It also said the professor had assured the Canadians that Mr. Obama’s language “should be viewed as more about political positioning than a clear articulation of policy plans.”

Campaign officials said the memorandum inaccurately described Professor Goolsbee’s comments, as well as Mr. Obama’s position.

“At no point did anyone in our campaign convey to anyone that there had been any backing away from Obama’s position on Nafta,” a campaign spokesman, Bill Burton, said Monday.

Mr. De Mora did not respond to requests for an interview, nor did Professor Goolsbee, who campaign officials said was unavailable for comment.

Nevertheless, the controversy, which drew fierce attacks from Mrs. Clinton and Senator John McCain, the likely Republican nominee, put Mr. Obama’s campaign on the defensive at a crucial moment. He and Mrs. Clinton are locked in a tight battle for the Ohio primary on Tuesday.

The memorandum exposed Mr. Obama to accusations of hypocrisy on a touchstone issue, although Mrs. Clinton and Mr. Obama have engaged in posturing on Nafta as they scrapped for votes in Ohio. The two have used language that has been much more hostile in tone on free trade than the nuanced positions that they had staked out in the past.

The memorandum raises questions about the transparency and the ability of the campaign to address problems before they grow.

The controversy began last week when CTV, a Canadian television network, reported that an Obama official had called the Canadian ambassador in Washington to play down the significance of Mr. Obama’s criticism of Nafta.

The campaign and the Canadian Embassy issued denials that were, it appears, technically accurate. But they were incomplete because they did not address Mr. Goolsbee’s meeting with Canadian officials.

When WKYC-TV in Ohio asked Mr. Obama about the CTV report, he said: “I don’t have to clarify it. The Canadian Embassy already clarified it by saying the story was not true. And our office has said the story was not. And so I think it’s important for viewers to understand that it was not true.” When pressed, he said, “It did not happen.”

ABC News then reported that the Nafta conversation involved the Canadian consul general in Chicago, Georges Rioux, not the ambassador. ABC News identified Professor Goolsbee as the official who met the Canadians.

Mr. Burton issued another strong denial, although he declined to respond to a question about Professor Goolsbee’s discussions with Canadian officials.

The spokesman focused instead on the CTV report and attacks from Mrs. Clinton’s campaign based on it.

“Again, this story is not true,” Mr. Burton said. “There was no one at any level of our campaign, at any point, anywhere, who said or otherwise implied Obama was backing away from his consistent position on trade.”

When the memorandum emerged, it confirmed the meeting and that Nafta was discussed.

According to The A.P., the note reads, “On Nafta Goolsbee suggested that Obama is less about fundamentally changing the agreement and more in favor of strengthening/clarifying language on labor mobility and environment and trying to establish these as more ‘core’ principles of the agreement.”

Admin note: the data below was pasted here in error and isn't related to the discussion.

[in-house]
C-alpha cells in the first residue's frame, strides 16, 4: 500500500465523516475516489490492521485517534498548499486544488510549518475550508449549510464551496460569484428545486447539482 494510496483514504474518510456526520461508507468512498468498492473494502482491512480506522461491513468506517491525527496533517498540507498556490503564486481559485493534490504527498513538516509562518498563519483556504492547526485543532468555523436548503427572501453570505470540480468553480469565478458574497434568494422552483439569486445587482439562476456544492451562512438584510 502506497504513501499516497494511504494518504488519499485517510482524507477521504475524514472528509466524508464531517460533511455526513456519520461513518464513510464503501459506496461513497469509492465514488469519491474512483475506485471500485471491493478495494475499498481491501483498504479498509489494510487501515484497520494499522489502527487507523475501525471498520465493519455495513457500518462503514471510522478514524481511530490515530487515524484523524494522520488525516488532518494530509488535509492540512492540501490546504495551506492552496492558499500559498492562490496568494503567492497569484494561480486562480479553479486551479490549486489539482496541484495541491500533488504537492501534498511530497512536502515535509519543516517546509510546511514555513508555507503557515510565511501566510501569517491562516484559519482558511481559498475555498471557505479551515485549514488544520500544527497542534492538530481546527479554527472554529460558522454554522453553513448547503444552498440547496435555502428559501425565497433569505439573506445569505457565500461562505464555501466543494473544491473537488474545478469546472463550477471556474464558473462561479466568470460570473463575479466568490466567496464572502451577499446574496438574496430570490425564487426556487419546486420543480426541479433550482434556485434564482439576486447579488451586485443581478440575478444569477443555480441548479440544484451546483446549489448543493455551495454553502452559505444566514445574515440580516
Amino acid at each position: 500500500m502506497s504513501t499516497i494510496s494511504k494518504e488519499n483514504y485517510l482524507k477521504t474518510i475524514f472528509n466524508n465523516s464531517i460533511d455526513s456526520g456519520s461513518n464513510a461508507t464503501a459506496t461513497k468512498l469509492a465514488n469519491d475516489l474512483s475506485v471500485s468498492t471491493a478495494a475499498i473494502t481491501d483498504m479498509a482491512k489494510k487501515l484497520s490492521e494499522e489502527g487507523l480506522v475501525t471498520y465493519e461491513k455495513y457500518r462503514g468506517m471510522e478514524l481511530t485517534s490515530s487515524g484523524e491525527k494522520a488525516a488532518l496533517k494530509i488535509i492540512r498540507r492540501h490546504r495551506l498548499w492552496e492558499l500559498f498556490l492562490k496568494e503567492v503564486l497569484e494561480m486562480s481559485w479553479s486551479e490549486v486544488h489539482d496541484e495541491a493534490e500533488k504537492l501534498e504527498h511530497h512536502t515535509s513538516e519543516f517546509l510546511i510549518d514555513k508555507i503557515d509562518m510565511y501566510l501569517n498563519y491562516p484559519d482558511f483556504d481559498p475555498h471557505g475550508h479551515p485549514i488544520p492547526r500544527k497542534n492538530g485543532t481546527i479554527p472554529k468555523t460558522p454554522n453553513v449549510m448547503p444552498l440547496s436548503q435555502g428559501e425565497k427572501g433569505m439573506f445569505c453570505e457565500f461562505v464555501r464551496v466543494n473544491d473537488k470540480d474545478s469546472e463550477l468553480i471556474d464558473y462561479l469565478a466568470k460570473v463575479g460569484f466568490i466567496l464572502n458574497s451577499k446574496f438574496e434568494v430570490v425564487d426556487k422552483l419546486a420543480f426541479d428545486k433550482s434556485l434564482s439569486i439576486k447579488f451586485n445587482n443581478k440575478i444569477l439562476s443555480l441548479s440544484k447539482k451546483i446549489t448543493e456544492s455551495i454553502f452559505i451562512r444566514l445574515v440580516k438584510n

On Monday, Mr. Burton stood by his earlier statements, adding that the policy articulated in the memorandum does not contradict anything that Mr. Obama has said on Nafta in the campaign.

Mr. Obama reiterated that point at a news conference in San Antonio, saying he favors free trade but wants to renegotiate existing agreements to include safeguards for the environment and labor rights.


But in Ohio, his tone has been harsher. In the debate in Cleveland, he agreed with Mrs. Clinton that he would leave Nafta unless it was renegotiated in terms more favorable to American workers. Mrs. Clinton, who has also found herself on the defensive about positive comments she has made about Nafta, has stoked the controversy.

When asked about his past denials, Mr. Obama said he had responded with what he knew.

“That was the information I had at the time,” he said.

He added that the Canadians had reached out to Professor Goolsbee and that he met them as a “courtesy.”

“At some point,” he added, “they started talking about trade and Nafta, and the Canadian Embassy confirmed that he said exactly what I have been saying on the campaign trail.” Campaign officials said Professor Goolsbee went to the consulate as a professor, not as an adviser to Mr. Obama and that other campaign officials did not know about the meeting when it was held.

In a statement, the Canadian Embassy in Washington suggested that the consulate had sought out Professor Goolsbee specifically because of his ties to Mr. Obama’s campaign.

“The Canadian Embassy and our consulates general,” the statement said, “regularly contact those involved in all of the presidential campaigns and, periodically, report on these contacts to interested officials.

“There was no intention to convey, in any way, that Senator Obama and his campaign team were taking a different position in public from views expressed in private, including about Nafta.”

Jeez louise. The part in emphases is the money quote. The actual memo. What do it say? Aw, it says that Professor Goolsbee said the same things about NAFTA that Obama said on the campaign trail, but the memo didn't say it in the stark soundbites that make campaigns run but instead, it being a quiet and frank gentlemanly discussion of a diplomatic nature, it said in a matchingly appropriate manner.

Fly, a diet of nits that small is gonna starve your political system.